"Well," I said. "I didn't actually turn him down. I told him to think about it, and call me later. I wouldn.t take the case for free; after all, I have bills to pay. But, I told him that if he could come up with five hundred bucks, I'd think about it."

"Buster said you were a soft touch for the downtrodden," Baird said. "What did he want you to do?"

"He didn't say. Said, when he came up with the money he'd give me the details."

"Guess you'll never know what oddball case you missed this time," he said.

They had bagged the body and were wheeling it away to the morgue ambulance. The rest of the cops were assembling near the stands that provide directions to find names on the wall.

"Any idea who might have killed him?" I asked.

"Nope. He was just another wounded vet down on his luck. No motive, no clues. Maybe the ME will be able to tell me something when he digs the slug fragments out, if there are any. If I didn't know better I'd say this was a professional hit. Looks like he was shot execution style. No casings and no bullets. The slug went through his head; there was a scratch on the stone where it hit. But, the place has been swept clean. Now, why would anyone want to put out a professional hit on a derelict?"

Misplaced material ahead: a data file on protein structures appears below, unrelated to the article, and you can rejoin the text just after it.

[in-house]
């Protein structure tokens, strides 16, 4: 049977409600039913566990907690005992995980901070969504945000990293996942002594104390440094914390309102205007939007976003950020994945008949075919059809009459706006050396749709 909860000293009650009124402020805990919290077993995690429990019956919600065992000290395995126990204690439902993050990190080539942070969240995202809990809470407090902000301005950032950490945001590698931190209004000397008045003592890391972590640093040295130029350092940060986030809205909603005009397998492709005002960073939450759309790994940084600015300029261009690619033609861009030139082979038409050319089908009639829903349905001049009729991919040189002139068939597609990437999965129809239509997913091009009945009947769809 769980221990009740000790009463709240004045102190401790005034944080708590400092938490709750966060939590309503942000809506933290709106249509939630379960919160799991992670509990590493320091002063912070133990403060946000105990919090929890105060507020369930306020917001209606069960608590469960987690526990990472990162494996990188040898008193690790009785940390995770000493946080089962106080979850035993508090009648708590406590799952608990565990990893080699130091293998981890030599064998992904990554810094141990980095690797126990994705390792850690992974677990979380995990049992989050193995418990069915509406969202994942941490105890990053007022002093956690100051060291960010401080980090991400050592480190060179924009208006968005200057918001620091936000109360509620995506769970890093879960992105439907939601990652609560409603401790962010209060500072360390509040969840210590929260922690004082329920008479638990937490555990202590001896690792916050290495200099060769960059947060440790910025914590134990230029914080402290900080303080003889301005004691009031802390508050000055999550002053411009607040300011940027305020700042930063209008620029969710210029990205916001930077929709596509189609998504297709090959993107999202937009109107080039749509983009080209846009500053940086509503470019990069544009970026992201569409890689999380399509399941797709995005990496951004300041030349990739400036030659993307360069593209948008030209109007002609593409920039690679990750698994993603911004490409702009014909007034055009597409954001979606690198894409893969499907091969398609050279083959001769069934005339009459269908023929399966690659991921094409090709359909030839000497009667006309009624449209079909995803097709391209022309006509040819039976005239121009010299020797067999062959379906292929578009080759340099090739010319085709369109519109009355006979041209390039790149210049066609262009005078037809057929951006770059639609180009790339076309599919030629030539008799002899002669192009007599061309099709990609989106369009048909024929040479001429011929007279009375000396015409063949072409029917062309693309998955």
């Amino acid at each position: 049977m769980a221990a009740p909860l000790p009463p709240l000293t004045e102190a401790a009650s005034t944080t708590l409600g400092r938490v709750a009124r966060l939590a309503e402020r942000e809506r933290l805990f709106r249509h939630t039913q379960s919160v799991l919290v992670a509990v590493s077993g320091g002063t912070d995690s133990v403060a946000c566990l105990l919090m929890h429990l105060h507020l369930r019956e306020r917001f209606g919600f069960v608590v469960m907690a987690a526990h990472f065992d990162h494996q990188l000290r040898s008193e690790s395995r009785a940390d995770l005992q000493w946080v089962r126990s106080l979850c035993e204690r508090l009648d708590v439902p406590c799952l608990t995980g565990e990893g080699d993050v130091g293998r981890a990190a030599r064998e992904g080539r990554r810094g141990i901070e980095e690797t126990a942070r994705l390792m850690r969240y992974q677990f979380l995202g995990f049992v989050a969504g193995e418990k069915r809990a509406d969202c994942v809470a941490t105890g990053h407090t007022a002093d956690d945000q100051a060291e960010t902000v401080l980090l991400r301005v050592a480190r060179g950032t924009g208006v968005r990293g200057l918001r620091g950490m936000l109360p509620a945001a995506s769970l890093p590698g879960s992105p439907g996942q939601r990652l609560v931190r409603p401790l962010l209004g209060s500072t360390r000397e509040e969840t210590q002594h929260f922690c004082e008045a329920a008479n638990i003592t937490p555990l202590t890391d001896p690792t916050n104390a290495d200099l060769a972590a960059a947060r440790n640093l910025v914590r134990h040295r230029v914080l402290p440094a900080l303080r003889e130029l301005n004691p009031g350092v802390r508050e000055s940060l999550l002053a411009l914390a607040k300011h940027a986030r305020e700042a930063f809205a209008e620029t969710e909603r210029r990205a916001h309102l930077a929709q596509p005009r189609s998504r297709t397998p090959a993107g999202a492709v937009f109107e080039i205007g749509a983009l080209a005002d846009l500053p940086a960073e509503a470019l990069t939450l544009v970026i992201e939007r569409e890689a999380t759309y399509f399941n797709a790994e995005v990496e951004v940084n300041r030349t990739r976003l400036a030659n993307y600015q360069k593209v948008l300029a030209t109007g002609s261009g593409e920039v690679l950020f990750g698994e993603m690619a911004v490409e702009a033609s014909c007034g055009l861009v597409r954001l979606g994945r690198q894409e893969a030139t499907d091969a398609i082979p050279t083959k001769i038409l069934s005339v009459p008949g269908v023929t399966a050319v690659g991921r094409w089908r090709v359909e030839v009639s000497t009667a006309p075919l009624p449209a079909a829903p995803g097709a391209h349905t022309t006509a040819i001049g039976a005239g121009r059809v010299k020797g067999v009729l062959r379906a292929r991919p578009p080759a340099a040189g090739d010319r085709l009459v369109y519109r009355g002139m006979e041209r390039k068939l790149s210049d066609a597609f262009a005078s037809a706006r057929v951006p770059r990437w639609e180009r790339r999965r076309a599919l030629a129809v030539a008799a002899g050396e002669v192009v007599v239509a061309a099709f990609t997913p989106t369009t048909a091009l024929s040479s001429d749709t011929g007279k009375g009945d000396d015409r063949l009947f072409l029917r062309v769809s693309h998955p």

The question was rhetorical; hell, I didn't have an answer. My brief conversation with the victim, who told me his name was Edward Carson, didn't leave me thinking he was anything other than an old guy with delusions who wanted attention.

charles-a-ray's picture

This is the third in the Al Pennyback mystery series, featuring DC-based private detective Albert Einstein Pennyback.

About Charles

A native of East Texas, I have been involved in leading organizations (particularly those in trouble) for over 40 years.  I have written a number of articles on history, culture and leadership, and have written three books on leadership in addition to my fiction works. The Al...

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Published Reviews

Oct.31.2008

kudos to Charlie for his terrific book "Things I Learned from my Grandmother about Leadership and Life ." I gobbled it up and it would be wonderful reading for whatever incarnation of leadership training...

Jun.08.2009

Things I Learned From My Grandmother About Leadership and Life is a small book that makes a great impact. Charles Ray, the author blends his fond memories of his grandmother with his dual career as a...